-･- From My Everyday Life to Japanese Culture -･- Why don't you see the real Japan, not the typical foreigners' version.
Our destination of the trip was Atami City (熱海市, Atami literally means "hot ocean" in Japanese) located in about 100 kilometers southwest of Tokyo.
Overlooking Sagami Bay (相模湾) and surrounded by mountains of Izu (伊豆) region, the city is a place of scenic beauty.
A Spa Town
Atami area is one of the best-known hot spring resorts in Japan, which includes several major spas: Atami, Izu-taga (伊豆多賀), Ajiro (網代), and Izusan (伊豆山). According to Atami Hot Spring Ryokan and Hotel Association, its history as a spa town dates back about 1,000 years. Tokugawa Ieyasu (徳川家康, 1543-1616), Japan’s most famous shogun, liked to visit Atami. He was so impressed by the quality of the hot spring that he ordered barrels of water to be hauled back to Edo (present day Tokyo).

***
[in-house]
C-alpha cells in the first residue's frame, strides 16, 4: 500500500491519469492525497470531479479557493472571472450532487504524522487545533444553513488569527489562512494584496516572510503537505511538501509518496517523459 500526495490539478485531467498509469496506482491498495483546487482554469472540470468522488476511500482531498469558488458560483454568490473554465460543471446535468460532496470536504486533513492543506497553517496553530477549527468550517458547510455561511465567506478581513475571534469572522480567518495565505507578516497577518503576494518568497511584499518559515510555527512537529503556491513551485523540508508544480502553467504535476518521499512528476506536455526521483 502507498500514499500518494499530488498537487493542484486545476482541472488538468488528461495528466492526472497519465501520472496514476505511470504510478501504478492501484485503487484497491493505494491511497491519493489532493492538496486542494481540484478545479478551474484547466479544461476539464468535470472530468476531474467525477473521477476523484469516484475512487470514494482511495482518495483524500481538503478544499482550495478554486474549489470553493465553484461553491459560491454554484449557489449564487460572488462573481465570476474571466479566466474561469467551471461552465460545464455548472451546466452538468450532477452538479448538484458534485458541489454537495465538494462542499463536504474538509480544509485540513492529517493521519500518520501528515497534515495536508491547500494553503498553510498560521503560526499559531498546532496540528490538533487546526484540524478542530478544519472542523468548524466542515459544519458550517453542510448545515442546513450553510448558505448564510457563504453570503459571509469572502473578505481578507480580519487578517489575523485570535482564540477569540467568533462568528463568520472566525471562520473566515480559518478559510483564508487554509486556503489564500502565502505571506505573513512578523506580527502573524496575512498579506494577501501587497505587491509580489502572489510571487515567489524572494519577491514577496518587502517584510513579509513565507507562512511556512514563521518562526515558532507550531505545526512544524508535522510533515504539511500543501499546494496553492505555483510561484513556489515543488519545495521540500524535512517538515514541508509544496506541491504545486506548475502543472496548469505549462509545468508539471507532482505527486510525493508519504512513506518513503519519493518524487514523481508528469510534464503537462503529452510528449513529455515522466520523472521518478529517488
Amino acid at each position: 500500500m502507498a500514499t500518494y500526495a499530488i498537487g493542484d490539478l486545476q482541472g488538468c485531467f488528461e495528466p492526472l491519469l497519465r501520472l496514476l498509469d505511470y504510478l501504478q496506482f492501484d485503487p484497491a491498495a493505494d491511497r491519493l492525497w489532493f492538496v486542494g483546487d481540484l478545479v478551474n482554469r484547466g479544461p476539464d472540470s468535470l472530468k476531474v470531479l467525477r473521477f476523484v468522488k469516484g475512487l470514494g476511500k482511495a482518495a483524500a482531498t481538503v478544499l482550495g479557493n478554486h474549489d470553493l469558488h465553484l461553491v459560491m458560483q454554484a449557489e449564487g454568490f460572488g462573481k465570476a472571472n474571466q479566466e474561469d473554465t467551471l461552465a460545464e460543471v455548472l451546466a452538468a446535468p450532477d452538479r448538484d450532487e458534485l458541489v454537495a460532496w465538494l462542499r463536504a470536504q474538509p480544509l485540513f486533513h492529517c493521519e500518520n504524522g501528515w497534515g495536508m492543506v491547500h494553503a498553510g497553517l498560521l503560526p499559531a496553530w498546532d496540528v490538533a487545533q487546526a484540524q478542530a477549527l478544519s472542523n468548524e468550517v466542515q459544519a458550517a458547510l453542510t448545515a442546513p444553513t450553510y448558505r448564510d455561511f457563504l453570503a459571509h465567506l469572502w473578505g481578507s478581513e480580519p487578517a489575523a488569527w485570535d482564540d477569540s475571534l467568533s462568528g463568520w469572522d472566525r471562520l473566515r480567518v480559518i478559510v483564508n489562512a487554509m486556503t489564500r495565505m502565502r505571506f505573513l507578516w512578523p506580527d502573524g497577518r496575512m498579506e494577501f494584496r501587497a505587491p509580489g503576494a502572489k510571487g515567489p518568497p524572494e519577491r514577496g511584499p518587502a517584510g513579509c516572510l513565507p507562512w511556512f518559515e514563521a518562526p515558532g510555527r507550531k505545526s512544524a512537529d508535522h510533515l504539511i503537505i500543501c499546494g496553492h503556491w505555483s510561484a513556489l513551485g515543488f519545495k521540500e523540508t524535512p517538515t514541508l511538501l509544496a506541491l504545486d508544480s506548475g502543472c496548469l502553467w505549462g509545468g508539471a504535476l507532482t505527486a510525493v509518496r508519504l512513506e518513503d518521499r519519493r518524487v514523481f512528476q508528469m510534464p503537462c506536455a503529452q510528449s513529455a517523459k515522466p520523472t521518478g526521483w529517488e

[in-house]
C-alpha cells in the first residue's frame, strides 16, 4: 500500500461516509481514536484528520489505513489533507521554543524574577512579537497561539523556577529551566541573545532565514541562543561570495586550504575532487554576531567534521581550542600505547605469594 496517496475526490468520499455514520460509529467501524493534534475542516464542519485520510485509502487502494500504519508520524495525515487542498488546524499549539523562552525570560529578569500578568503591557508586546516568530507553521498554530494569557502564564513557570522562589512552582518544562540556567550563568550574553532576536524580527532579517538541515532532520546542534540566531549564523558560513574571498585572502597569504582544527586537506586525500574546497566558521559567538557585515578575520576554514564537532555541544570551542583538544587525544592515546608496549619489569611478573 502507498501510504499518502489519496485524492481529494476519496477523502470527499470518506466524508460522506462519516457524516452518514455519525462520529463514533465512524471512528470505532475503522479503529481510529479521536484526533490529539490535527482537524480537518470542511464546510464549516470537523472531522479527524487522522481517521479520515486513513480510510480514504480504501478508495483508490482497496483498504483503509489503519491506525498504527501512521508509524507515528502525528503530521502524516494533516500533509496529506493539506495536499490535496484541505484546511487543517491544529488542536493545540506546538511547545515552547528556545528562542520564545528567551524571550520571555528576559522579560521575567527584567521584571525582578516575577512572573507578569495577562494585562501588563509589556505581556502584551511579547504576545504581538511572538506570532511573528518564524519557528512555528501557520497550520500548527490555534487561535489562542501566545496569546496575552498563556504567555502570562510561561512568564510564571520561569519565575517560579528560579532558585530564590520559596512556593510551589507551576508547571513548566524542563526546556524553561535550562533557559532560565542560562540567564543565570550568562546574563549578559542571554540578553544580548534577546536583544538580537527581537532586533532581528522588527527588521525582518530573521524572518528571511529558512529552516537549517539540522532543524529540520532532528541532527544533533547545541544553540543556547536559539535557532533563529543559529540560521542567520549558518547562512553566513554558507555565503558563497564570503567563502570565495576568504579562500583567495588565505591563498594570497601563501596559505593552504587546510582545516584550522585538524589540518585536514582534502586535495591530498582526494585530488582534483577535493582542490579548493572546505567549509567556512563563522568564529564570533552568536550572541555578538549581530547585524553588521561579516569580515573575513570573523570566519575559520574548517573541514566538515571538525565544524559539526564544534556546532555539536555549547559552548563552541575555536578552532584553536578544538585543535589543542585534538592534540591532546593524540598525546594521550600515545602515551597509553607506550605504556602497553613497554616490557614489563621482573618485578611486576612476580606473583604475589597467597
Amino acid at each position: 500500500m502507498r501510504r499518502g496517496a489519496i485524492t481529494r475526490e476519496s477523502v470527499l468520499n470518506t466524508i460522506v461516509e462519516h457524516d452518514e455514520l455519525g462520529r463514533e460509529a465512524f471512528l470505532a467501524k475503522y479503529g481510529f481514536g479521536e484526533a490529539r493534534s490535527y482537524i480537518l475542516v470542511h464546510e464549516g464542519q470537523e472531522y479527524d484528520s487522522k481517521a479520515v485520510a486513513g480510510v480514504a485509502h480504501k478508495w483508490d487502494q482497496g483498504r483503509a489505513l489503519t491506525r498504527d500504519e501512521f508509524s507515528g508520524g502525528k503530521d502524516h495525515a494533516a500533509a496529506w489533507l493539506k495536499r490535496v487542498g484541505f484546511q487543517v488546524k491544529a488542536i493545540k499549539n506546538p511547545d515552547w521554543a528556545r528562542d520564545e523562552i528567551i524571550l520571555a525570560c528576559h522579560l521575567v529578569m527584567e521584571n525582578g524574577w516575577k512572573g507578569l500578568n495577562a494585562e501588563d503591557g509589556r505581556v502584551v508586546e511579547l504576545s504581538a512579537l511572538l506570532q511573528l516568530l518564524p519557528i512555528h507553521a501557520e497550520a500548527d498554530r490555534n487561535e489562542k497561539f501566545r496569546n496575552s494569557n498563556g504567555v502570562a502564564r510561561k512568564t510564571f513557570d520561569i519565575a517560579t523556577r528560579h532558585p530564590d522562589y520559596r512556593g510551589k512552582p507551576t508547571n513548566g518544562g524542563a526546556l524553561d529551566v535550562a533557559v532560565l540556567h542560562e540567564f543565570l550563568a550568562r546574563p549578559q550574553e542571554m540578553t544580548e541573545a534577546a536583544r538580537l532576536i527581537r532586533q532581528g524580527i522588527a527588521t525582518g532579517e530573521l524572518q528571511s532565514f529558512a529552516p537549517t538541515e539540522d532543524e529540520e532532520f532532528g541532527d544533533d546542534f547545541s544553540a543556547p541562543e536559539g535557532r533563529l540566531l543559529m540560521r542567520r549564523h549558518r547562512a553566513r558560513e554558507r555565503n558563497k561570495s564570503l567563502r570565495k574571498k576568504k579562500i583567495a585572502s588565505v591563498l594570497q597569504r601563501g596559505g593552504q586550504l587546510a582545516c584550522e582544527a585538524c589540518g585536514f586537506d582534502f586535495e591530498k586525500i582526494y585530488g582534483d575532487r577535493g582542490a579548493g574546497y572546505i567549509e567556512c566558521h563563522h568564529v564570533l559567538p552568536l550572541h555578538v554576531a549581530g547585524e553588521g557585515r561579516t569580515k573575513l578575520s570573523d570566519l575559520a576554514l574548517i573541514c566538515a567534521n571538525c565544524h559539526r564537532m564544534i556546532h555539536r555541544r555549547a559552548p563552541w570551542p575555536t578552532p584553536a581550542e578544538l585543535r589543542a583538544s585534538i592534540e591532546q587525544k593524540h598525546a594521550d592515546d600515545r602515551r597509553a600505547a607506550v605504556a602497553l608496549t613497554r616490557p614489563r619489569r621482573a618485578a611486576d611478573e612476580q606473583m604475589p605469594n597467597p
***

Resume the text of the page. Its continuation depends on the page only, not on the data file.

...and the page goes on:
Fresh seafood from Sagami Bay is also the pleasure of visiting.
The photo shows whitebait (しらす: juvenile sardines) caught in the sea around Ajiro that is also a famous fishing town.
Atami is the most easily accessible resort from Tokyo. It takes about 50 minutes to get there by Shinkansen bullet train from Tokyo station. If you want to save transportation costs, catch a regular train. It takes just an hour and a half. Most of ryokans and hotels are within 10 minutes' drive from Atami station, and another spas in the area are conveniently located, too.
Though it’s still Japan’s leading spa town, it’s been struggling with a hangover from the economic bubble. Especially, ryokans and hotels that expanded the scale of facilities for tour groups have faced difficult administrative times.
However, it’s not always a bad thing. The good thing is that the accommodation rate has gone way down.
I used to visit the resort with my family when I was a child. Even now, I constantly stop over at spas in the area. It's quite nice!
I’d like to write about the trip in several batches.